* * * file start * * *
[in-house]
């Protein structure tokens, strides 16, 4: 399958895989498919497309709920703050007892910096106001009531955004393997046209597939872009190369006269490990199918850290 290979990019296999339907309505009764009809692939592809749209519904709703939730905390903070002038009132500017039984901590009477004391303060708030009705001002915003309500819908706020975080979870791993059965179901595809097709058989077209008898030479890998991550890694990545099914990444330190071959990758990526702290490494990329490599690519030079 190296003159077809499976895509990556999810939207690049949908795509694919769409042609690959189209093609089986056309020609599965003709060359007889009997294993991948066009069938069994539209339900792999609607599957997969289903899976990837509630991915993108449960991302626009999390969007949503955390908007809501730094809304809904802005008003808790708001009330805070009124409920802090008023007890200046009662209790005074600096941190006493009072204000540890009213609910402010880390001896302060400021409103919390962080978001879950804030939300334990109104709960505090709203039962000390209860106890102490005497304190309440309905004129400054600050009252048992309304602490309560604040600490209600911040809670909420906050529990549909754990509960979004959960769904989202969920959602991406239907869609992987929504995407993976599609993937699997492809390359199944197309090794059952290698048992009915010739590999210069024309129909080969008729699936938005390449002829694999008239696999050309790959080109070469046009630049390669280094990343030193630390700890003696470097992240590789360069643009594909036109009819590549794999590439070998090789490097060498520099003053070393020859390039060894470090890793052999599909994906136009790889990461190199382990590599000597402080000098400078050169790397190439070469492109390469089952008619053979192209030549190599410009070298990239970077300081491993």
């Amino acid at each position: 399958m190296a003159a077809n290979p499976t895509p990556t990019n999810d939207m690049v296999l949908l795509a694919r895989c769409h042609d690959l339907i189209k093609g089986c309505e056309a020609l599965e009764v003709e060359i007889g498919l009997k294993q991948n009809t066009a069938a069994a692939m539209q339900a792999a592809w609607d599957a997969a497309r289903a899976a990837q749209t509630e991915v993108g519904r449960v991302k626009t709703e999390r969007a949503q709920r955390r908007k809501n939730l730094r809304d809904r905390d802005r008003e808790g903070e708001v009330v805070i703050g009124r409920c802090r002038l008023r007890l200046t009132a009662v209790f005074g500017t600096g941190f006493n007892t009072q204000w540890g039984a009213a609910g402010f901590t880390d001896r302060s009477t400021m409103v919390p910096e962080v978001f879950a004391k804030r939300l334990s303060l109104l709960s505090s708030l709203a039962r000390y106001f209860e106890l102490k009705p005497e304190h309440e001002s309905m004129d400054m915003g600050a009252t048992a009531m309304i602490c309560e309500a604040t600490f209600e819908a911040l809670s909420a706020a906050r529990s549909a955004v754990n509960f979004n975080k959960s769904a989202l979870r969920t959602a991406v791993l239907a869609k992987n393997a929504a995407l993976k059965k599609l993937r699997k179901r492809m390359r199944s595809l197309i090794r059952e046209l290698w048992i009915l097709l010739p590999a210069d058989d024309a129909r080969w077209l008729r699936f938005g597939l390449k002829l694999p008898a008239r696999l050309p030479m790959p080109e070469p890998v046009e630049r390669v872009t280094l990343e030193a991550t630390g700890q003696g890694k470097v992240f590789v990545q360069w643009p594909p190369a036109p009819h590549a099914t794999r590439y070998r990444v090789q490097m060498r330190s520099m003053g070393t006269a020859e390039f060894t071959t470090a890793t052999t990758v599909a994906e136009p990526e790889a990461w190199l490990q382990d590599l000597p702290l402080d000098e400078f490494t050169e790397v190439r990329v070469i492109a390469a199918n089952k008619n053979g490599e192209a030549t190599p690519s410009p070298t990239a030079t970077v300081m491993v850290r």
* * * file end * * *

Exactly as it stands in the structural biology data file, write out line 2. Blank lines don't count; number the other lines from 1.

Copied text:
């Protein structure tokens, strides 16, 4: 399958895989498919497309709920703050007892910096106001009531955004393997046209597939872009190369006269490990199918850290 290979990019296999339907309505009764009809692939592809749209519904709703939730905390903070002038009132500017039984901590009477004391303060708030009705001002915003309500819908706020975080979870791993059965179901595809097709058989077209008898030479890998991550890694990545099914990444330190071959990758990526702290490494990329490599690519030079 190296003159077809499976895509990556999810939207690049949908795509694919769409042609690959189209093609089986056309020609599965003709060359007889009997294993991948066009069938069994539209339900792999609607599957997969289903899976990837509630991915993108449960991302626009999390969007949503955390908007809501730094809304809904802005008003808790708001009330805070009124409920802090008023007890200046009662209790005074600096941190006493009072204000540890009213609910402010880390001896302060400021409103919390962080978001879950804030939300334990109104709960505090709203039962000390209860106890102490005497304190309440309905004129400054600050009252048992309304602490309560604040600490209600911040809670909420906050529990549909754990509960979004959960769904989202969920959602991406239907869609992987929504995407993976599609993937699997492809390359199944197309090794059952290698048992009915010739590999210069024309129909080969008729699936938005390449002829694999008239696999050309790959080109070469046009630049390669280094990343030193630390700890003696470097992240590789360069643009594909036109009819590549794999590439070998090789490097060498520099003053070393020859390039060894470090890793052999599909994906136009790889990461190199382990590599000597402080000098400078050169790397190439070469492109390469089952008619053979192209030549190599410009070298990239970077300081491993």